Just as he did when he inducted “natural rights” from the state of nature into the civil state by defining and assuming away all the evident contradictions contained in his political theory, so now Spinoza exasperatedly hopes that the vain repetition of a non sequitur will lead us – to follow him in this fantasy of separating substantive Reason from faith!
But this is precisely the entire point! The crux of the contention! Neither substantive Reason nor instrumental reason can determine how precisely the dogmas or tenets of faith are to be understood in relation to truth! Neither substantive nor instrumental reason can ever establish any “truth” whatsoever except negatively in the case of instrumental reason – by showing that a given proposition or project is logically contradictory or practically counter-productive - or as an article of faith in the case of substantive Reason! Spinoza is seeking to reduce truth to the calculus of utility – which can be accomplished only by instrumental reason in a negative sense (in the sense of “this is untrue because it is contradictory and illogical”). But truth cannot be reduced or confined to instrumental reason because the meaning of truth requires the faith of substantive Reason and faith in substantive Reason! Hence, substantive Reason cannot possibly be disentangled from faith in its pursuit of truth. Spinoza confusedly argues that he has achieved just this when in fact he has merely separated instrumental (not substantive!) reason from faith – and therefore also what he calls “philosophy”, by which he intends the ambit of substantive Reason but in fact is only logic or instrumental reason, from theology!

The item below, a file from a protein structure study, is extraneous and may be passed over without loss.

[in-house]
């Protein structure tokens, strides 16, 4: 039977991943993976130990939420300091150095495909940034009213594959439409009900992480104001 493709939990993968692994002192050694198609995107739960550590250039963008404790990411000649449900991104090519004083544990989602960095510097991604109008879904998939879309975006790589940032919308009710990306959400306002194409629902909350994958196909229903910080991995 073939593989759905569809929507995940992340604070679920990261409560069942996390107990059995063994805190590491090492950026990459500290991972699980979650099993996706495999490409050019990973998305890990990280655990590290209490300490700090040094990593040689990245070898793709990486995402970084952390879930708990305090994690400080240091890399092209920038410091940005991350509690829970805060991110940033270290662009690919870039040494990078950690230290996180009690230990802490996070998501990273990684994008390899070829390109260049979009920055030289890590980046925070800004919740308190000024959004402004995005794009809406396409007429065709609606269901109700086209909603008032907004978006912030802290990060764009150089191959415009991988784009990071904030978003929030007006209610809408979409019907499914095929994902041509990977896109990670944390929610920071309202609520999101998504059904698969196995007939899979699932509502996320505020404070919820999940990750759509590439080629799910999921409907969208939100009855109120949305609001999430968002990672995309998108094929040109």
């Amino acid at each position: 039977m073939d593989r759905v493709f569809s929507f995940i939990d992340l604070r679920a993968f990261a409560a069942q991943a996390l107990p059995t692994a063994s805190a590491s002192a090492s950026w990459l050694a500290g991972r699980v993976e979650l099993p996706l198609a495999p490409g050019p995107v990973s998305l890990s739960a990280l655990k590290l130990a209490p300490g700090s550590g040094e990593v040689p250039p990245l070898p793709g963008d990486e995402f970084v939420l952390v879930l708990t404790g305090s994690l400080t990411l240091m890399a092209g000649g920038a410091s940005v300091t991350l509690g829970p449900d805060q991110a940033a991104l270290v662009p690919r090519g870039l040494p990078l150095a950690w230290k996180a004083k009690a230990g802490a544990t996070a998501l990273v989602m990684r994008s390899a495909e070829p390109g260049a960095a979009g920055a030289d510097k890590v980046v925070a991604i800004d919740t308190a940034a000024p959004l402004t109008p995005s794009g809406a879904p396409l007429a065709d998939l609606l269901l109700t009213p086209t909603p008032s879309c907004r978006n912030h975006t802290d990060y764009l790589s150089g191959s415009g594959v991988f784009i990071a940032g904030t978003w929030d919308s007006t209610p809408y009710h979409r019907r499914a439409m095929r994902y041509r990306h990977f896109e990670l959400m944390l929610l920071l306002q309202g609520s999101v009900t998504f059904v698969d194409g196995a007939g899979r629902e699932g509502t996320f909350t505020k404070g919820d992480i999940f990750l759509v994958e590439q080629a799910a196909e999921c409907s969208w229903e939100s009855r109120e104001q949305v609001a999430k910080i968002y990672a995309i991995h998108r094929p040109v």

The central political question then becomes for us (I am using the Hegelian distinction between being-in-itself and being-for-itself where the former is the inert world and the latter refers to human consciousness [Bewusst-sein], the “for us”) in Western civilisation to determine, first, on what rational bases we can ground this “faith in Reason and Freedom” that arises from the inter-subjectivity of “truth” – and thence what specific social institutional arrangements can best protect and enhance the Freedom entailed by out “faith of and in substantive Reason”.